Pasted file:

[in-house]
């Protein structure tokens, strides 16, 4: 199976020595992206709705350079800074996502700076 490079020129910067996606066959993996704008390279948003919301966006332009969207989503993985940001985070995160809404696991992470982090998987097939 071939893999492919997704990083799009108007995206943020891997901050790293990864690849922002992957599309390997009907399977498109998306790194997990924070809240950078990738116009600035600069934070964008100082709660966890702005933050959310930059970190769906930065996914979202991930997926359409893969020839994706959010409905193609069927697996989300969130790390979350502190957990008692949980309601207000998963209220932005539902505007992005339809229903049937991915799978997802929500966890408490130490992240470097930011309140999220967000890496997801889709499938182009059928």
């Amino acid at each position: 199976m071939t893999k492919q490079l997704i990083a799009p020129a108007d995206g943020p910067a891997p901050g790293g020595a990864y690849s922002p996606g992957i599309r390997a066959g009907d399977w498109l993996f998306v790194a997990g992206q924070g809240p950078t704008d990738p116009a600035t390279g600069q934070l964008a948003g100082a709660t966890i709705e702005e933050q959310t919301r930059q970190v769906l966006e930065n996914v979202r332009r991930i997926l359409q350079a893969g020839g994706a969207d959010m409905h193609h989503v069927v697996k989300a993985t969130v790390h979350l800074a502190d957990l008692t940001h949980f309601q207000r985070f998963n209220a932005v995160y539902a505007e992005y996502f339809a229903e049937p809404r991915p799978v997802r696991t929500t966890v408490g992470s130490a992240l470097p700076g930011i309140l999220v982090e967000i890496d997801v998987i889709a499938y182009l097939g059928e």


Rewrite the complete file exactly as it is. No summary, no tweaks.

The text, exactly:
[in-house]
């Protein structure tokens, strides 16, 4: 199976020595992206709705350079800074996502700076 490079020129910067996606066959993996704008390279948003919301966006332009969207989503993985940001985070995160809404696991992470982090998987097939 071939893999492919997704990083799009108007995206943020891997901050790293990864690849922002992957599309390997009907399977498109998306790194997990924070809240950078990738116009600035600069934070964008100082709660966890702005933050959310930059970190769906930065996914979202991930997926359409893969020839994706959010409905193609069927697996989300969130790390979350502190957990008692949980309601207000998963209220932005539902505007992005339809229903049937991915799978997802929500966890408490130490992240470097930011309140999220967000890496997801889709499938182009059928």
């Amino acid at each position: 199976m071939t893999k492919q490079l997704i990083a799009p020129a108007d995206g943020p910067a891997p901050g790293g020595a990864y690849s922002p996606g992957i599309r390997a066959g009907d399977w498109l993996f998306v790194a997990g992206q924070g809240p950078t704008d990738p116009a600035t390279g600069q934070l964008a948003g100082a709660t966890i709705e702005e933050q959310t919301r930059q970190v769906l966006e930065n996914v979202r332009r991930i997926l359409q350079a893969g020839g994706a969207d959010m409905h193609h989503v069927v697996k989300a993985t969130v790390h979350l800074a502190d957990l008692t940001h949980f309601q207000r985070f998963n209220a932005v995160y539902a505007e992005y996502f339809a229903e049937p809404r991915p799978v997802r696991t929500t966890v408490g992470s130490a992240l470097p700076g930011i309140l999220v982090e967000i890496d997801v998987i889709a499938y182009l097939g059928e």